In these uncertain times, there’s no way to know exactly what the future will look like. One thing we can guarantee? You’ll probably be spending more time at home than usual in the coming months. On the bright side, the South Shore is going to be warmer which means spending time outside will finally be an option!
After you finish your spring cleaning, you may notice that your patio space could use some sprucing and fixing up. After all, the New England winters are hard and it’s taken a lot of energy just to adjust to social distancing and the stress of a global pandemic. Making a cozy patio space probably hasn’t been the first thing on your to-do list.
But your patio may be the coziest and safest place to invite small groups of family and close friends to gather this summer. If there’s one thing we’ll all need during the re-entry period, it’s definitely going to be a place to relax and settle in while the fireflies dance and the stars come out. Here are some ideas for spicing up your patio space so you can settle into spending more quality time with the people you love.
- Replace any old rotting deck boards and sand and re-stain your deck if it’s looking shabby. You can get this project done in an afternoon and it will prevent you or your guests from the unlucky surprise of falling through the deck or getting a splinter.
- Replace your old moldy or faded cushions and pillows. There’s no need to buy all new deck furniture, but the cushions are important! Try buying statement colors instead of earth tones so your patio really pops against the greens and browns of the landscape.
- Add visual interest and save ground space with plants that climb fences or walls and hang from hooks. When you go to the plant store, you can talk with salespeople to find out which plants bloom at different times to ensure that your patio is colorful all summer long.
- Lay down an outdoor rug. If you don’t have time or energy to sand and re-stain this year, this is an excellent way to cover up surfaces that still need love or could just use a little more pop. Outdoor rugs are made of materials that withstand rain and moisture, so you can leave them there through any type of weather.
- Create shade and privacy with a pergola. These wooden archways are the perfect addition for a sunny yard. Plus, they are an excellent support system for climbing vines.
- Incorporate fountains to provide a soothing aesthetic. Fountains can be an expensive addition, but they don’t need to be. There are small fountain kits at many landscaping stores and they take up minimal space while adding a relaxing soundscape to your patio.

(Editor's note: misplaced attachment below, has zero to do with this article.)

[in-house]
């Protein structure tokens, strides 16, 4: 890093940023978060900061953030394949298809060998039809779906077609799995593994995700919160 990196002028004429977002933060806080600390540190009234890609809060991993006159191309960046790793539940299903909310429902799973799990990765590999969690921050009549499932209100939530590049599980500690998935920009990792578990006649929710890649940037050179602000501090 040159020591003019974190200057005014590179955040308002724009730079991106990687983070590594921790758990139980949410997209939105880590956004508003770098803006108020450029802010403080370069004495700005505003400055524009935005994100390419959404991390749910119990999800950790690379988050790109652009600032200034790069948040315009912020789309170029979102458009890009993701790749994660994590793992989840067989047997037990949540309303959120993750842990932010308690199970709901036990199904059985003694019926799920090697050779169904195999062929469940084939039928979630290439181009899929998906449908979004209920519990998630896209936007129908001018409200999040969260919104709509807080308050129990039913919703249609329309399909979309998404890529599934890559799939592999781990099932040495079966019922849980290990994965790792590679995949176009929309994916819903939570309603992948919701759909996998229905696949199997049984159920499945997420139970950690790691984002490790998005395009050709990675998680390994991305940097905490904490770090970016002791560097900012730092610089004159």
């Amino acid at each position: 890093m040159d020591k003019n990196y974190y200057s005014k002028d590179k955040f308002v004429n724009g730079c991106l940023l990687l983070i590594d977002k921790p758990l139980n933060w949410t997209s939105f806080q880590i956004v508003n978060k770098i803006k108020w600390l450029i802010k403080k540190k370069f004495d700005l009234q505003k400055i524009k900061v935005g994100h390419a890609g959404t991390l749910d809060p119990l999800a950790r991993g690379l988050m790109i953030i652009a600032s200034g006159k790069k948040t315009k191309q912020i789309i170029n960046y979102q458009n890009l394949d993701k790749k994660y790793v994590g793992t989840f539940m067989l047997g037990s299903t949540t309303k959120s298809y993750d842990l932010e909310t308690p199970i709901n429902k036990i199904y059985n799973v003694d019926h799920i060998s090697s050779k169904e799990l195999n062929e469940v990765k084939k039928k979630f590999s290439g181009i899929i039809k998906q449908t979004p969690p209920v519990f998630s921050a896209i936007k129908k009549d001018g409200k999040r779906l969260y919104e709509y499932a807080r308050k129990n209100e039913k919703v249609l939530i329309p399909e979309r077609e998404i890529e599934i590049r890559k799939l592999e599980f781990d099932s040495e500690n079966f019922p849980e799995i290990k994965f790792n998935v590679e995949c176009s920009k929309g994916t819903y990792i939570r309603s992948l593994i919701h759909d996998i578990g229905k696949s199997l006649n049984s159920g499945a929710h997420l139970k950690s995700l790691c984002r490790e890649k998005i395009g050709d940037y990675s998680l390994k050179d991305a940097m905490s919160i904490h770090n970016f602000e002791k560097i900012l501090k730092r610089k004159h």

- Adding a firepit can provide entertainment and warmth on those cooler nights.
- String lights, lanterns, or torches will brighten the mood of even the most basic outdoor space.
- An arched trellis could be the perfect entryway to your patio. It will guide guests into the area and is another great place for those climbing plants.
- Feeling handy? There are lots of plans for building deck furniture with pallets. You can check out these instructions for a bar, a daybed, and a wall.
Related to making loved ones feel just that by creating an inviting hang-out space, get other ideas about how to support other South Shore businesses and neighbors here. As always, South Shore Roofing is here to help you improve the outdoor aesthetics of your home with a new roof or a roof repair. Don’t hesitate to reach out for advice or a virtual estimate. We can help you get started on your next project today!
Regardless of when the Commonwealth of Massachusetts lifts or lessens stay-at-home orders related to the COVID-19 health pandemic, the need will remain throughout the rest of 2020 for South Shore business owners and neighbors to help and support each other. As we’ve all likely heard, unfortunately, it won’t be a matter of us blinking our eyes or snapping our fingers and “poof!” everything is back to the way it was pre-pandemic. There will be some long-lasting implications from Coronavirus, and some things will be forever changed. This all means that we will need to continue to look out for each other as we always have, here on Boston’s South Shore.